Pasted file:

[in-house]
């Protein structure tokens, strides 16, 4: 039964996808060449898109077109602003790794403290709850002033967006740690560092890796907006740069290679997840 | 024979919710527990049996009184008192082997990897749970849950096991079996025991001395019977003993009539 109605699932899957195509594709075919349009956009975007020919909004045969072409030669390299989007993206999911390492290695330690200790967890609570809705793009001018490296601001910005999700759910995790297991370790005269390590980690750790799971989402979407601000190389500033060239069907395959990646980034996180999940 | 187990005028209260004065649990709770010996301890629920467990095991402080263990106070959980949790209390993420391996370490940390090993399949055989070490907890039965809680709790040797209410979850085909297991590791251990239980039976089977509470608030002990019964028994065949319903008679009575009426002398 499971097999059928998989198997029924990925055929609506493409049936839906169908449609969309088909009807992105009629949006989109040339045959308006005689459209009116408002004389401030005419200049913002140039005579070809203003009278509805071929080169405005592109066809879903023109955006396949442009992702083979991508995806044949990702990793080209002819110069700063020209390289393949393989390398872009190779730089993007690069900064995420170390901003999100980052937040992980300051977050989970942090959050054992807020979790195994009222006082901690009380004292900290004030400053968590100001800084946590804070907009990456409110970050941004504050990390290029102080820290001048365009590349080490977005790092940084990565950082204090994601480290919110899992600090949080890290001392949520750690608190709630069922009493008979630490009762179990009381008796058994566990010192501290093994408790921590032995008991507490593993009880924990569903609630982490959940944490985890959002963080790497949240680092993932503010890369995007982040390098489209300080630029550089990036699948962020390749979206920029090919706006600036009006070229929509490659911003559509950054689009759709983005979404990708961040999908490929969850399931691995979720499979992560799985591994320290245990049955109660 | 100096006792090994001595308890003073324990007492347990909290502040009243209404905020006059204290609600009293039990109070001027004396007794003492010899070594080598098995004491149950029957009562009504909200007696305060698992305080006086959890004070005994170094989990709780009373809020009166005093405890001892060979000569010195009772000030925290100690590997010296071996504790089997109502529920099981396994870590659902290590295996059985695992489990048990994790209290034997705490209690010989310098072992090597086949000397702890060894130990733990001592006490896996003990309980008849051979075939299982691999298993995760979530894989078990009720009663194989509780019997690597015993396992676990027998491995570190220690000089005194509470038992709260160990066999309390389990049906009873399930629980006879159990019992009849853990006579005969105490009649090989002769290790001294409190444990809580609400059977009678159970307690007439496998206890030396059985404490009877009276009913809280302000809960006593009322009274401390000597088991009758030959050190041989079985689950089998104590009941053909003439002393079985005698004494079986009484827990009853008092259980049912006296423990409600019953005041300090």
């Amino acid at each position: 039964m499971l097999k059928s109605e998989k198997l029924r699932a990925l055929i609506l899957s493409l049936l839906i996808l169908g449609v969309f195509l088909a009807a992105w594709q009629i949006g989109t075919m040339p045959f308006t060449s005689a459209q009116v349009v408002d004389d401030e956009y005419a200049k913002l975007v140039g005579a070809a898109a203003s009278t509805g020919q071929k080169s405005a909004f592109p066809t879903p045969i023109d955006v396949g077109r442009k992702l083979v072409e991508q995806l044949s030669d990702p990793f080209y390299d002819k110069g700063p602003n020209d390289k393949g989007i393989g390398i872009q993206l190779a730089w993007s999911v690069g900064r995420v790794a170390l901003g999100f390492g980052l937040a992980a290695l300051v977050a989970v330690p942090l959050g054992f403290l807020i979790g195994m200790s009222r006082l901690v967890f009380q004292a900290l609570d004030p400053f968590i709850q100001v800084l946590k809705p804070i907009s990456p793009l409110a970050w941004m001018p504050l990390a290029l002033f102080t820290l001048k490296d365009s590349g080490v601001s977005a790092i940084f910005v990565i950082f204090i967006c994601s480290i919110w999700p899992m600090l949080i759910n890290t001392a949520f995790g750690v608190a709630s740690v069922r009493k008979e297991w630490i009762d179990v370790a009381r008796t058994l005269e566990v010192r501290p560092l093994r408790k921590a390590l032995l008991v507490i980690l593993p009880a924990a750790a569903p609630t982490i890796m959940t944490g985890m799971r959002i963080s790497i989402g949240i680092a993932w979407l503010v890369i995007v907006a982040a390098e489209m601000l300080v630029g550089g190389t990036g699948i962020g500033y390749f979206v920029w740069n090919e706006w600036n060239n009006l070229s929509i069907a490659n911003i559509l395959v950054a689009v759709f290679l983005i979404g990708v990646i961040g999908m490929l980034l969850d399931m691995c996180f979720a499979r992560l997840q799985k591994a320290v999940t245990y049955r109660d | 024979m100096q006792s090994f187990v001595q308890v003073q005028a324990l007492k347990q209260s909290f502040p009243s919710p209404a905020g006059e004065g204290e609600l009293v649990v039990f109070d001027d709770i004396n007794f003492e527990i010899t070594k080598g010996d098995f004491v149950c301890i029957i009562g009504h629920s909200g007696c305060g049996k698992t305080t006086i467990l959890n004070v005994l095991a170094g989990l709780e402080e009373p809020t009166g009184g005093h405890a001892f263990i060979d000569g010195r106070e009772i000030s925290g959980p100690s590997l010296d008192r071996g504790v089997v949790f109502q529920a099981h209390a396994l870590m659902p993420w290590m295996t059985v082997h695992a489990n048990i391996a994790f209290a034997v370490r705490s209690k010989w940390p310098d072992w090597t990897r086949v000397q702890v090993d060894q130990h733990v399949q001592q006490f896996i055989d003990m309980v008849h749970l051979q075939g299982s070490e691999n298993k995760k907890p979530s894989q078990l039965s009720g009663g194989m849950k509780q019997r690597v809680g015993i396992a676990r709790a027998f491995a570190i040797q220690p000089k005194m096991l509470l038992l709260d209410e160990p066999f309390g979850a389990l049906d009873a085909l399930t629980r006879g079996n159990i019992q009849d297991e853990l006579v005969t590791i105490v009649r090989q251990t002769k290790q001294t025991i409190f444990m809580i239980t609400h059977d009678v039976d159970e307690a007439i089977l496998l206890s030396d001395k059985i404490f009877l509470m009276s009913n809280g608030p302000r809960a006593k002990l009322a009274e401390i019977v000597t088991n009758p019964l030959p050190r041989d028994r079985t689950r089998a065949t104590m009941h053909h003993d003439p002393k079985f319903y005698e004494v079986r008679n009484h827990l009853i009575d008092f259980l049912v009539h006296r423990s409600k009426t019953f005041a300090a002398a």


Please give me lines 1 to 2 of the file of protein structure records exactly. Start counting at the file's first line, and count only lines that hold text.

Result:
[in-house]
């Protein structure tokens, strides 16, 4: 039964996808060449898109077109602003790794403290709850002033967006740690560092890796907006740069290679997840 | 024979919710527990049996009184008192082997990897749970849950096991079996025991001395019977003993009539 109605699932899957195509594709075919349009956009975007020919909004045969072409030669390299989007993206999911390492290695330690200790967890609570809705793009001018490296601001910005999700759910995790297991370790005269390590980690750790799971989402979407601000190389500033060239069907395959990646980034996180999940 | 187990005028209260004065649990709770010996301890629920467990095991402080263990106070959980949790209390993420391996370490940390090993399949055989070490907890039965809680709790040797209410979850085909297991590791251990239980039976089977509470608030002990019964028994065949319903008679009575009426002398 499971097999059928998989198997029924990925055929609506493409049936839906169908449609969309088909009807992105009629949006989109040339045959308006005689459209009116408002004389401030005419200049913002140039005579070809203003009278509805071929080169405005592109066809879903023109955006396949442009992702083979991508995806044949990702990793080209002819110069700063020209390289393949393989390398872009190779730089993007690069900064995420170390901003999100980052937040992980300051977050989970942090959050054992807020979790195994009222006082901690009380004292900290004030400053968590100001800084946590804070907009990456409110970050941004504050990390290029102080820290001048365009590349080490977005790092940084990565950082204090994601480290919110899992600090949080890290001392949520750690608190709630069922009493008979630490009762179990009381008796058994566990010192501290093994408790921590032995008991507490593993009880924990569903609630982490959940944490985890959002963080790497949240680092993932503010890369995007982040390098489209300080630029550089990036699948962020390749979206920029090919706006600036009006070229929509490659911003559509950054689009759709983005979404990708961040999908490929969850399931691995979720499979992560799985591994320290245990049955109660 | 100096006792090994001595308890003073324990007492347990909290502040009243209404905020006059204290609600009293039990109070001027004396007794003492010899070594080598098995004491149950029957009562009504909200007696305060698992305080006086959890004070005994170094989990709780009373809020009166005093405890001892060979000569010195009772000030925290100690590997010296071996504790089997109502529920099981396994870590659902290590295996059985695992489990048990994790209290034997705490209690010989310098072992090597086949000397702890060894130990733990001592006490896996003990309980008849051979075939299982691999298993995760979530894989078990009720009663194989509780019997690597015993396992676990027998491995570190220690000089005194509470038992709260160990066999309390389990049906009873399930629980006879159990019992009849853990006579005969105490009649090989002769290790001294409190444990809580609400059977009678159970307690007439496998206890030396059985404490009877009276009913809280302000809960006593009322009274401390000597088991009758030959050190041989079985689950089998104590009941053909003439002393079985005698004494079986009484827990009853008092259980049912006296423990409600019953005041300090």